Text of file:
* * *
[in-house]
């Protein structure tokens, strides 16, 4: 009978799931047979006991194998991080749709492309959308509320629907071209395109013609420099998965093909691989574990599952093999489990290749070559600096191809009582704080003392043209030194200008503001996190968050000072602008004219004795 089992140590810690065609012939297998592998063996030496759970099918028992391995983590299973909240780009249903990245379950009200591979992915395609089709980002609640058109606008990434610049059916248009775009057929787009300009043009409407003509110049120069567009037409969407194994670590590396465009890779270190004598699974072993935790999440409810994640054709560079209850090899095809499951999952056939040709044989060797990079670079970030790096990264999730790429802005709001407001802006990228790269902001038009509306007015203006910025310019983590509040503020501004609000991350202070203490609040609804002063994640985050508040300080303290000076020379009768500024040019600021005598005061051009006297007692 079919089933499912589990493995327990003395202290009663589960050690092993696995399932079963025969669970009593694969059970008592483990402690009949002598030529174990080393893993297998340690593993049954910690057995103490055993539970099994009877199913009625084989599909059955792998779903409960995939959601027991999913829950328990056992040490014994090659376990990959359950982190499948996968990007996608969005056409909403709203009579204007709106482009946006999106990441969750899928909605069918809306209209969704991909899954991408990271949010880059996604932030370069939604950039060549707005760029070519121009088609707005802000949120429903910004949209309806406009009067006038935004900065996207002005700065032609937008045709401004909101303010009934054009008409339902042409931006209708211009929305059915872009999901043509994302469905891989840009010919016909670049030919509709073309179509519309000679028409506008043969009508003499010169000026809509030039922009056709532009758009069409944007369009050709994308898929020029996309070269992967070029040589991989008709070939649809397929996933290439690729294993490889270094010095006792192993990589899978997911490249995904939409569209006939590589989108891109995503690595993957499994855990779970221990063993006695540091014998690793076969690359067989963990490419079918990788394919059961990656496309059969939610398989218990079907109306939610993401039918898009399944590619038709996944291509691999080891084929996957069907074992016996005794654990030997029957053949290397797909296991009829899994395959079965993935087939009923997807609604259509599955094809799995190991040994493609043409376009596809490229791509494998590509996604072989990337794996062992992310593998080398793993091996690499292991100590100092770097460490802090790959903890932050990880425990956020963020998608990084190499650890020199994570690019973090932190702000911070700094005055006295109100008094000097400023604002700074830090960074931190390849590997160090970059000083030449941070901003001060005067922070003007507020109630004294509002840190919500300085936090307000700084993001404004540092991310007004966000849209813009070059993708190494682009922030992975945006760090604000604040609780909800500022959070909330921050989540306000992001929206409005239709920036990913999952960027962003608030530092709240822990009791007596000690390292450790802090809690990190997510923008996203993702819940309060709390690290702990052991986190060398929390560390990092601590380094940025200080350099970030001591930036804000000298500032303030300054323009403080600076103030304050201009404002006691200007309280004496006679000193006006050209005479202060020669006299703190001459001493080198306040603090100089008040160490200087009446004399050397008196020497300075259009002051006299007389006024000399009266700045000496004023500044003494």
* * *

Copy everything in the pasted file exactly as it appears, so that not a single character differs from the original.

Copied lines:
[in-house]
């Protein structure tokens, strides 16, 4: 009978799931047979006991194998991080749709492309959308509320629907071209395109013609420099998965093909691989574990599952093999489990290749070559600096191809009582704080003392043209030194200008503001996190968050000072602008004219004795 089992140590810690065609012939297998592998063996030496759970099918028992391995983590299973909240780009249903990245379950009200591979992915395609089709980002609640058109606008990434610049059916248009775009057929787009300009043009409407003509110049120069567009037409969407194994670590590396465009890779270190004598699974072993935790999440409810994640054709560079209850090899095809499951999952056939040709044989060797990079670079970030790096990264999730790429802005709001407001802006990228790269902001038009509306007015203006910025310019983590509040503020501004609000991350202070203490609040609804002063994640985050508040300080303290000076020379009768500024040019600021005598005061051009006297007692 079919089933499912589990493995327990003395202290009663589960050690092993696995399932079963025969669970009593694969059970008592483990402690009949002598030529174990080393893993297998340690593993049954910690057995103490055993539970099994009877199913009625084989599909059955792998779903409960995939959601027991999913829950328990056992040490014994090659376990990959359950982190499948996968990007996608969005056409909403709203009579204007709106482009946006999106990441969750899928909605069918809306209209969704991909899954991408990271949010880059996604932030370069939604950039060549707005760029070519121009088609707005802000949120429903910004949209309806406009009067006038935004900065996207002005700065032609937008045709401004909101303010009934054009008409339902042409931006209708211009929305059915872009999901043509994302469905891989840009010919016909670049030919509709073309179509519309000679028409506008043969009508003499010169000026809509030039922009056709532009758009069409944007369009050709994308898929020029996309070269992967070029040589991989008709070939649809397929996933290439690729294993490889270094010095006792192993990589899978997911490249995904939409569209006939590589989108891109995503690595993957499994855990779970221990063993006695540091014998690793076969690359067989963990490419079918990788394919059961990656496309059969939610398989218990079907109306939610993401039918898009399944590619038709996944291509691999080891084929996957069907074992016996005794654990030997029957053949290397797909296991009829899994395959079965993935087939009923997807609604259509599955094809799995190991040994493609043409376009596809490229791509494998590509996604072989990337794996062992992310593998080398793993091996690499292991100590100092770097460490802090790959903890932050990880425990956020963020998608990084190499650890020199994570690019973090932190702000911070700094005055006295109100008094000097400023604002700074830090960074931190390849590997160090970059000083030449941070901003001060005067922070003007507020109630004294509002840190919500300085936090307000700084993001404004540092991310007004966000849209813009070059993708190494682009922030992975945006760090604000604040609780909800500022959070909330921050989540306000992001929206409005239709920036990913999952960027962003608030530092709240822990009791007596000690390292450790802090809690990190997510923008996203993702819940309060709390690290702990052991986190060398929390560390990092601590380094940025200080350099970030001591930036804000000298500032303030300054323009403080600076103030304050201009404002006691200007309280004496006679000193006006050209005479202060020669006299703190001459001493080198306040603090100089008040160490200087009446004399050397008196020497300075259009002051006299007389006024000399009266700045000496004023500044003494």